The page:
Tiny bug takes down thousands of trees - wave3.com-Louisville News, Weather & Sports

Tiny bug takes down thousands of trees

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A state park is home to thousands of ash trees that are under attack by a tiny and hungry little bug. A state park is home to thousands of ash trees that are under attack by a tiny and hungry little bug.
Eric Gracey Eric Gracey
Franklin Kilibarda Franklin Kilibarda
Gil Lawson Gil Lawson

CARROLL COUNTY, KY (WAVE) - A state park is home to thousands of ash trees that are under attack by a tiny and hungry little bug.

About 2,000 ash trees at General Butler State Park will be cut down because of the bug called an ash borer, which is smaller than a penny.

The ash borer is native to Asia, but the invasive insect is spreading like wildfire throughout the country.

"This is something that is going to change the way our woods look from, for the foreseeable future and possibly forever," said Eric Gracey, with the Kentucky Division of Forestry.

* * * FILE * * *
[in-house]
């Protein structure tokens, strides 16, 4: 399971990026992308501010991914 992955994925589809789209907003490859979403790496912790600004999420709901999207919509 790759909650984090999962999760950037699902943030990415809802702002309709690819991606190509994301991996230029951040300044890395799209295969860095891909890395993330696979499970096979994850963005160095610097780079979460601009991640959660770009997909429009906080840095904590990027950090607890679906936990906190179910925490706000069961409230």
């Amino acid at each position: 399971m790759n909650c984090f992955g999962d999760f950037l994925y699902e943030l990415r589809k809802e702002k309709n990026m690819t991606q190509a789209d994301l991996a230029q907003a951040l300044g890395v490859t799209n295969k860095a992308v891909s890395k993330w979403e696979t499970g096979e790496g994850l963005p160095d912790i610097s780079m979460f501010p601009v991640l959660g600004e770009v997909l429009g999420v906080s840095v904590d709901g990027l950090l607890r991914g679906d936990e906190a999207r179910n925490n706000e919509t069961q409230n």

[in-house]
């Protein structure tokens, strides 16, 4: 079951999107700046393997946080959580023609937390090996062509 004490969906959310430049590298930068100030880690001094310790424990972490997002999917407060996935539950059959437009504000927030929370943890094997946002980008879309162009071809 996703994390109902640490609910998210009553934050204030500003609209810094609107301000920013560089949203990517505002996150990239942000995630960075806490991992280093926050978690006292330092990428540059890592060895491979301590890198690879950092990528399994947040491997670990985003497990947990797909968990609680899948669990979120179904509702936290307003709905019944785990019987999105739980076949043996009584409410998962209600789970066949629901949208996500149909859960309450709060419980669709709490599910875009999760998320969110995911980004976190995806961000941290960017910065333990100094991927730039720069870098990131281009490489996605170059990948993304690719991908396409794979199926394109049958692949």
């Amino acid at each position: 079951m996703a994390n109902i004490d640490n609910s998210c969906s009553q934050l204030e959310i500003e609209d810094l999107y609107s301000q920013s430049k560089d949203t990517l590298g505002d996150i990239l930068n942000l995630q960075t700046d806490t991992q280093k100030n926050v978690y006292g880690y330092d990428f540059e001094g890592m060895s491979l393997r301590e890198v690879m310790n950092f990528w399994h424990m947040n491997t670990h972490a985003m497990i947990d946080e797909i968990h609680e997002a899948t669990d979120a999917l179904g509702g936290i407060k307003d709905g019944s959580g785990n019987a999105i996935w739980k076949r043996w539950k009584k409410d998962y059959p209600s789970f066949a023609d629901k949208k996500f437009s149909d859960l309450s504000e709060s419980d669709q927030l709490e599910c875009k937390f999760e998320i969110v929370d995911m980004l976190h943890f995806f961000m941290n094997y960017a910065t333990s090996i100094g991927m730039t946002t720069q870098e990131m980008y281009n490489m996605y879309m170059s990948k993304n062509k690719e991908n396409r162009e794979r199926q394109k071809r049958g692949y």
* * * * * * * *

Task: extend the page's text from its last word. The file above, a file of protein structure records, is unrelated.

The reason? The bugs lay their hungry larvae in ash trees, sucking up the nutrients and killing the tree.

The larger infected trees die within three to four years and could have posed a danger to those who love to visit the park.

Contractor Atwood Lumber & Mats paid the park $50,000 to cut the trees down because of the bugs.

The labor is in the hands of five workers, including two Amish brothers.

"I would say they are logging experts," Kilibarda said.

The trees being cut down are measured in board feet weighing an average of 12 to 13 pounds a foot, but some trees being cut down come in at more than two tons. So where is that wood going?

"The primary clear wood goes to the furniture industry," the company's owner, Franklin Kilibarda explained. "The secondary wood, which is a second grade wood, goes into the crane mat industry."

The money raised from the cut down trees will be used to buy maples trees and oak trees to fill the void.

"We are hoping that in a few years it won't be as noticeable," said Gil Lawson, Director of Communications at the Kentucky Tourism, Arts and Heritage Cabinet.

This part of the project is expected to be done by March. Crews could return next winter if needed.

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